Silence stretched through the crowd as all eyes aimed toward Mercedes. Even the horses seemed remarkably quiet. Panic grew inside her chest like rising dough, suffocating her slowly. They all expected an explanation—one she couldn’t give.
“My dear.” Mr. Braxton took a step closer. “Will you please clarify why you were running from me?”
All of this was a mistake. She needed to set the matter straight. Now. Although she assumed Mr. Braxton’s change of attitude was all for show, her heart leapt at the tenderness he displayed. That could be the only reason her mind had gone into a momentary dither.
She opened her mouth to explain about Kat’s death, but a thought struck her. It was as if Heaven had parted a different direction in her mind, washing away all other plans she’d made to confront William Braxton.
I could portray my sister. No one here knows of her death.
Obviously, these people didn’t know she was Kat’s twin. This mistake in identity might make the difference in getting the money she needed from Mr. Braxton and get him arrested for those illegal actions against his business partners. After all, pretending to be his wife would be easier since she’d have free reign of the house—and more freedom to follow him or eavesdrop. Yet what Kat had told her about her husband caused a wave of nausea to roll through Mercedes’ middle. It would be as if she were married to Lord Maxwell all over again.
The unspoken command to play along with Mr. Braxton loomed in the depths of his eyes. A warning buzzed through her head, commanding her to stop this insane idea of switching roles, but no other choice came to her. It had to be done.
Her tongue felt enlarged and her mind had turned to mush. “I—I was not running from you. I thought the cart owner was after me.” She switched her attention to the merchant. “A street urchin stole an apple, and I thought you were after me because of it.”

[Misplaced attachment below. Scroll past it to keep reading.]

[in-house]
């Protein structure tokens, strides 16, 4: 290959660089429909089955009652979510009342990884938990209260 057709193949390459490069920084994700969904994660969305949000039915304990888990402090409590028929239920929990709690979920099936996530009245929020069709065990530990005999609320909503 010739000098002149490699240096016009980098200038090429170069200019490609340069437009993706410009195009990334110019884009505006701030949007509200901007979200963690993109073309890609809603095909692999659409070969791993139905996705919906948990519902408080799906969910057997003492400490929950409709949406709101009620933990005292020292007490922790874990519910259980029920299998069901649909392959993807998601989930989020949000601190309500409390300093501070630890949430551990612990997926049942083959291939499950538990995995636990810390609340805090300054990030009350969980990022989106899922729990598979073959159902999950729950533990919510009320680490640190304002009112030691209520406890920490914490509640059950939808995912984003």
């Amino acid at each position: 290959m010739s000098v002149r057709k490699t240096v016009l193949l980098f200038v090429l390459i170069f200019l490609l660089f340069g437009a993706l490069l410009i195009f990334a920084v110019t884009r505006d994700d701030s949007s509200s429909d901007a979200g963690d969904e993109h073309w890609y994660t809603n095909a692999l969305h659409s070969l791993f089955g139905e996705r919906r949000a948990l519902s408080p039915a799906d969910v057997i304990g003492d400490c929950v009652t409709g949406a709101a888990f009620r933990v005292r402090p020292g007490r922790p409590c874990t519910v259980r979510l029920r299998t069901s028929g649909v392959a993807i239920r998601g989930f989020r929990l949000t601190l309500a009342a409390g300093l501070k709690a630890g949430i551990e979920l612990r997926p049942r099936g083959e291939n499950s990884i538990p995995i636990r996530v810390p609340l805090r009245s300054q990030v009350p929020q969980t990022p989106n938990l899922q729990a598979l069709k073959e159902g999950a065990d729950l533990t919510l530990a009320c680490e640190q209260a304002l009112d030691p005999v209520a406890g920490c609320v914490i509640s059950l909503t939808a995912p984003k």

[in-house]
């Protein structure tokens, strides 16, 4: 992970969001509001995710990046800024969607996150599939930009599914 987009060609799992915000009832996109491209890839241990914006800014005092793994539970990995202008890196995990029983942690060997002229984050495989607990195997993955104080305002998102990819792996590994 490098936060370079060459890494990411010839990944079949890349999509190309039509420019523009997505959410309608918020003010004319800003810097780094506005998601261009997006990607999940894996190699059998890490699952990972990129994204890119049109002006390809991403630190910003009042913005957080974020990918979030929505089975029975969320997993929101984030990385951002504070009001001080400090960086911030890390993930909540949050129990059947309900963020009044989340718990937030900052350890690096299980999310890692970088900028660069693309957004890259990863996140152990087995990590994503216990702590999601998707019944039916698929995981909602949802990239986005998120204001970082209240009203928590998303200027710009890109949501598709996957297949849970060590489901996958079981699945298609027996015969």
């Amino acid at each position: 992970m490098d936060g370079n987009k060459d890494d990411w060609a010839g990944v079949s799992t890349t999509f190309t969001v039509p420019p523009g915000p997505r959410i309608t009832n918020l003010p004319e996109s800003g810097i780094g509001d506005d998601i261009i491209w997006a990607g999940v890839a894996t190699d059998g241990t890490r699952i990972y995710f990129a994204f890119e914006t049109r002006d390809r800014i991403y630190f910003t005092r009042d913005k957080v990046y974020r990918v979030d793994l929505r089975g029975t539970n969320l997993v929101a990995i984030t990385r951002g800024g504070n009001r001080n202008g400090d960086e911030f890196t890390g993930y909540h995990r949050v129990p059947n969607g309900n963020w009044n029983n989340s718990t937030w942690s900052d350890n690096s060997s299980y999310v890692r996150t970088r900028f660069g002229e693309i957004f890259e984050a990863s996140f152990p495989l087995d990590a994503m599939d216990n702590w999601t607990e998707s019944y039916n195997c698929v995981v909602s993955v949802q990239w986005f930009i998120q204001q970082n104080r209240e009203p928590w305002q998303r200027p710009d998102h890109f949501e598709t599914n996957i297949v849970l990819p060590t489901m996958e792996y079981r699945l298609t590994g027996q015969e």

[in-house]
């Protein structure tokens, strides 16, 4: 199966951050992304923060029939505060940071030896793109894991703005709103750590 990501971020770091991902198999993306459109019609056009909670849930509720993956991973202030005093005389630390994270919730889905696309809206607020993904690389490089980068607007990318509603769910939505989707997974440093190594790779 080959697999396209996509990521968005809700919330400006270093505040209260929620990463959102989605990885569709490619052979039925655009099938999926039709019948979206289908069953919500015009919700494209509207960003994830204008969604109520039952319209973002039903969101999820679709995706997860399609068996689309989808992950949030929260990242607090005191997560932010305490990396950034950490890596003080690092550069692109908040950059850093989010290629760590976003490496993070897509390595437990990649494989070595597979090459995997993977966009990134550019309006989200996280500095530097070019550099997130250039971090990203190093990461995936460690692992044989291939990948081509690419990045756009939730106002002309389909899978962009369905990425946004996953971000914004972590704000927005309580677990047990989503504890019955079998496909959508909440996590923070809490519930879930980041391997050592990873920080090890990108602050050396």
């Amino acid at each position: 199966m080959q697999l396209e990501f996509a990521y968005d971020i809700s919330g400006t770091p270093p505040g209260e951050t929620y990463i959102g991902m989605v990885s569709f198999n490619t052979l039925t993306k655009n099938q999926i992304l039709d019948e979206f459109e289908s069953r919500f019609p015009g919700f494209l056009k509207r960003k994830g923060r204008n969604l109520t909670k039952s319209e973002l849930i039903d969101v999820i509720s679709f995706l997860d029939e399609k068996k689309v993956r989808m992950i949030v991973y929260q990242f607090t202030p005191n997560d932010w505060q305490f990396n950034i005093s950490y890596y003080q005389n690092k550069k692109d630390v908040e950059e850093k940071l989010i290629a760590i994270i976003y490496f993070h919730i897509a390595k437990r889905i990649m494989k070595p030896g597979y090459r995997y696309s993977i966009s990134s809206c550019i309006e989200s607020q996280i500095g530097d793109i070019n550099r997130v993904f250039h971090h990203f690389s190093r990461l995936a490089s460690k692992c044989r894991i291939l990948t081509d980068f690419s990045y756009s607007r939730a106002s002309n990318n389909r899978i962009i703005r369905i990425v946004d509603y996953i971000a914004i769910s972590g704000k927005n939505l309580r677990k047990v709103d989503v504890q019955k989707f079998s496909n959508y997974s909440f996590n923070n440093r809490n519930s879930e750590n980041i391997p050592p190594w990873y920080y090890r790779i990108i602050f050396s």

She glanced at the soldier then pushed away from him. “Thank you, kind Sir, for breaking my fall.”
The soldier shook his head. “But that does not explain why your husband felt the need to report you as a missing wife this morning.”
She gulped, feeling like her throat had dried considerably within seconds. Think Mercedes… “I had been to Preston to visit my ill sister.” She switched her gaze to Mr. Braxton. “Do you not recall me telling you?”
Braxton released a light laugh. “I do now.” He aimed his attention to the soldier. “I had a temporary loss of memory, but all is well now.” Mr. Braxton’s eyes softened as he met her gaze and held out his elbow. “Are you ready to return home, my dear?”
Could she be seeing right? He was acting like a gentleman instead of the monster her sister had described.
“Yes.” She placed a shaky hand in the crook of his well-muscled arm and he led her toward his horse. Another man followed and mounted a horse tethered nearby.
“Mr. Braxton.” One of the townsmen in the group stepped forward. “Do you still want those chairs delivered to your residence on the morrow?”
“That will be fine, Mr. Perkins.”
“Sir.” Another man doffed his hat. “My Mary wanted me to ask the next time I saw you when you’d be needing more eggs?”
“I’ll have my cook speak with her.”
“As you wish, Mr. Braxton.” The man nodded to Mercedes. “A good day to you, Mrs. Braxton.”
She smiled. “And a good day to you.” Odd, but the townsfolk seemed to respect Kat’s husband.